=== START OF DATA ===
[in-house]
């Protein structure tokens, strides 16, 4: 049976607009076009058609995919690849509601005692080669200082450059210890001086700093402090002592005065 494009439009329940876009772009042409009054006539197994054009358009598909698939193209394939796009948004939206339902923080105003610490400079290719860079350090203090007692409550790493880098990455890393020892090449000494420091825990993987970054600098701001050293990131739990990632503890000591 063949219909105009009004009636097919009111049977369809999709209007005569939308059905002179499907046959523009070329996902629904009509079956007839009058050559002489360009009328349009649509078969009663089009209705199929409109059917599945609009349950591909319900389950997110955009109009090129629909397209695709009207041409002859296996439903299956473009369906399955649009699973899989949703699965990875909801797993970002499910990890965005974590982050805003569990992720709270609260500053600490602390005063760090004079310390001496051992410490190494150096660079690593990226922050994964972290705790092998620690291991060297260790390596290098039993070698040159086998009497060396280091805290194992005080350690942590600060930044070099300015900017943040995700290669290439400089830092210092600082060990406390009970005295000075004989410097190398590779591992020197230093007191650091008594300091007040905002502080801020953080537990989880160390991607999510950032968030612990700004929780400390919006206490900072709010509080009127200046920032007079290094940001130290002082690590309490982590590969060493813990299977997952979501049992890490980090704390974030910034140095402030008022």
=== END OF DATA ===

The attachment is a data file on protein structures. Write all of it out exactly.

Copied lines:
[in-house]
């Protein structure tokens, strides 16, 4: 049976607009076009058609995919690849509601005692080669200082450059210890001086700093402090002592005065 494009439009329940876009772009042409009054006539197994054009358009598909698939193209394939796009948004939206339902923080105003610490400079290719860079350090203090007692409550790493880098990455890393020892090449000494420091825990993987970054600098701001050293990131739990990632503890000591 063949219909105009009004009636097919009111049977369809999709209007005569939308059905002179499907046959523009070329996902629904009509079956007839009058050559002489360009009328349009649509078969009663089009209705199929409109059917599945609009349950591909319900389950997110955009109009090129629909397209695709009207041409002859296996439903299956473009369906399955649009699973899989949703699965990875909801797993970002499910990890965005974590982050805003569990992720709270609260500053600490602390005063760090004079310390001496051992410490190494150096660079690593990226922050994964972290705790092998620690291991060297260790390596290098039993070698040159086998009497060396280091805290194992005080350690942590600060930044070099300015900017943040995700290669290439400089830092210092600082060990406390009970005295000075004989410097190398590779591992020197230093007191650091008594300091007040905002502080801020953080537990989880160390991607999510950032968030612990700004929780400390919006206490900072709010509080009127200046920032007079290094940001130290002082690590309490982590590969060493813990299977997952979501049992890490980090704390974030910034140095402030008022």